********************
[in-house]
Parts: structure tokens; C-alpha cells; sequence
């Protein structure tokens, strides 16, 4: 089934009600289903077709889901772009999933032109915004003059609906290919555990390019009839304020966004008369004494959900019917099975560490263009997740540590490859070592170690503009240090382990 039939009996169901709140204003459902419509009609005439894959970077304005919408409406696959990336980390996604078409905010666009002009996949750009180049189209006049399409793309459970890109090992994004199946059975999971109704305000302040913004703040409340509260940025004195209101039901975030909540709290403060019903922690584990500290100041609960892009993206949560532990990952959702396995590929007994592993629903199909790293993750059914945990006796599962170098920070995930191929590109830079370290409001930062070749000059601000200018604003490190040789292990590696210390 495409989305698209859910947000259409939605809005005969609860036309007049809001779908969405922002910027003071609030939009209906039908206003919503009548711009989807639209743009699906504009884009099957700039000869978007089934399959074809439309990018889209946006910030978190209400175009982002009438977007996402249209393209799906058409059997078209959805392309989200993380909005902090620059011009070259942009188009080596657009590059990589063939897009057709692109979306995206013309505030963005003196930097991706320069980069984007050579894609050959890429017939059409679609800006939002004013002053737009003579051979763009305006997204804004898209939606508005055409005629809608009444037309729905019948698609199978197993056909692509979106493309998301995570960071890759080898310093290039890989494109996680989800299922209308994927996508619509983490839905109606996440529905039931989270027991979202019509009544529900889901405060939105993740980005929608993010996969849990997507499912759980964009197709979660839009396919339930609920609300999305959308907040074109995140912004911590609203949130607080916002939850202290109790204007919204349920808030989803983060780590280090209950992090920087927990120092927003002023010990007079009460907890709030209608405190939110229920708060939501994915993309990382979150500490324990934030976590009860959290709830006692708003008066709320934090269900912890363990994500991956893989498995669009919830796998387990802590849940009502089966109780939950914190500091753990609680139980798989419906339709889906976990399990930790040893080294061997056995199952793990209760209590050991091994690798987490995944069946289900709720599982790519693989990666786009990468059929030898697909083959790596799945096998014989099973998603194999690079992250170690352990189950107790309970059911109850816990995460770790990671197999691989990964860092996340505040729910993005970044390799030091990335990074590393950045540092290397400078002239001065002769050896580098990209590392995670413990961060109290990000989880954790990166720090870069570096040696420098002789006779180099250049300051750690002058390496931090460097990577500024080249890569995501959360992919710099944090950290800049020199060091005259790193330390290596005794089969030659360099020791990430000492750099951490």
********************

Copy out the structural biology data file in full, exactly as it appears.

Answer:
[in-house]
Parts: structure tokens; C-alpha cells; sequence
């Protein structure tokens, strides 16, 4: 089934009600289903077709889901772009999933032109915004003059609906290919555990390019009839304020966004008369004494959900019917099975560490263009997740540590490859070592170690503009240090382990 039939009996169901709140204003459902419509009609005439894959970077304005919408409406696959990336980390996604078409905010666009002009996949750009180049189209006049399409793309459970890109090992994004199946059975999971109704305000302040913004703040409340509260940025004195209101039901975030909540709290403060019903922690584990500290100041609960892009993206949560532990990952959702396995590929007994592993629903199909790293993750059914945990006796599962170098920070995930191929590109830079370290409001930062070749000059601000200018604003490190040789292990590696210390 495409989305698209859910947000259409939605809005005969609860036309007049809001779908969405922002910027003071609030939009209906039908206003919503009548711009989807639209743009699906504009884009099957700039000869978007089934399959074809439309990018889209946006910030978190209400175009982002009438977007996402249209393209799906058409059997078209959805392309989200993380909005902090620059011009070259942009188009080596657009590059990589063939897009057709692109979306995206013309505030963005003196930097991706320069980069984007050579894609050959890429017939059409679609800006939002004013002053737009003579051979763009305006997204804004898209939606508005055409005629809608009444037309729905019948698609199978197993056909692509979106493309998301995570960071890759080898310093290039890989494109996680989800299922209308994927996508619509983490839905109606996440529905039931989270027991979202019509009544529900889901405060939105993740980005929608993010996969849990997507499912759980964009197709979660839009396919339930609920609300999305959308907040074109995140912004911590609203949130607080916002939850202290109790204007919204349920808030989803983060780590280090209950992090920087927990120092927003002023010990007079009460907890709030209608405190939110229920708060939501994915993309990382979150500490324990934030976590009860959290709830006692708003008066709320934090269900912890363990994500991956893989498995669009919830796998387990802590849940009502089966109780939950914190500091753990609680139980798989419906339709889906976990399990930790040893080294061997056995199952793990209760209590050991091994690798987490995944069946289900709720599982790519693989990666786009990468059929030898697909083959790596799945096998014989099973998603194999690079992250170690352990189950107790309970059911109850816990995460770790990671197999691989990964860092996340505040729910993005970044390799030091990335990074590393950045540092290397400078002239001065002769050896580098990209590392995670413990961060109290990000989880954790990166720090870069570096040696420098002789006779180099250049300051750690002058390496931090460097990577500024080249890569995501959360992919710099944090950290800049020199060091005259790193330390290596005794089969030659360099020791990430000492750099951490």